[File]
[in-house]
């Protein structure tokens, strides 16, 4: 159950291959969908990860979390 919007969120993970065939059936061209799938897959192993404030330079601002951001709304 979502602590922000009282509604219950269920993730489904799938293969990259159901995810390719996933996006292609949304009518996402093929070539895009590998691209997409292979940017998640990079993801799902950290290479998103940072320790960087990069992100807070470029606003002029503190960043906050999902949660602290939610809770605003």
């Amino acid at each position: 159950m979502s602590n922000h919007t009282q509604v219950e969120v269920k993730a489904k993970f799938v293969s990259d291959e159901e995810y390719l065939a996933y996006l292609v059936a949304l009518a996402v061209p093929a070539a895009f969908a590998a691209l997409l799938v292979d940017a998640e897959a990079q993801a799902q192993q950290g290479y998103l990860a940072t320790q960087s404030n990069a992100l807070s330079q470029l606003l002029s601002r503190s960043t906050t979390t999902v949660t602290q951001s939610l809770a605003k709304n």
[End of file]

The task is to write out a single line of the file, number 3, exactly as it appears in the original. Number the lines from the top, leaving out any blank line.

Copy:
């Amino acid at each position: 159950m979502s602590n922000h919007t009282q509604v219950e969120v269920k993730a489904k993970f799938v293969s990259d291959e159901e995810y390719l065939a996933y996006l292609v059936a949304l009518a996402v061209p093929a070539a895009f969908a590998a691209l997409l799938v292979d940017a998640e897959a990079q993801a799902q192993q950290g290479y998103l990860a940072t320790q960087s404030n990069a992100l807070s330079q470029l606003l002029s601002r503190s960043t906050t979390t999902v949660t602290q951001s939610l809770a605003k709304n």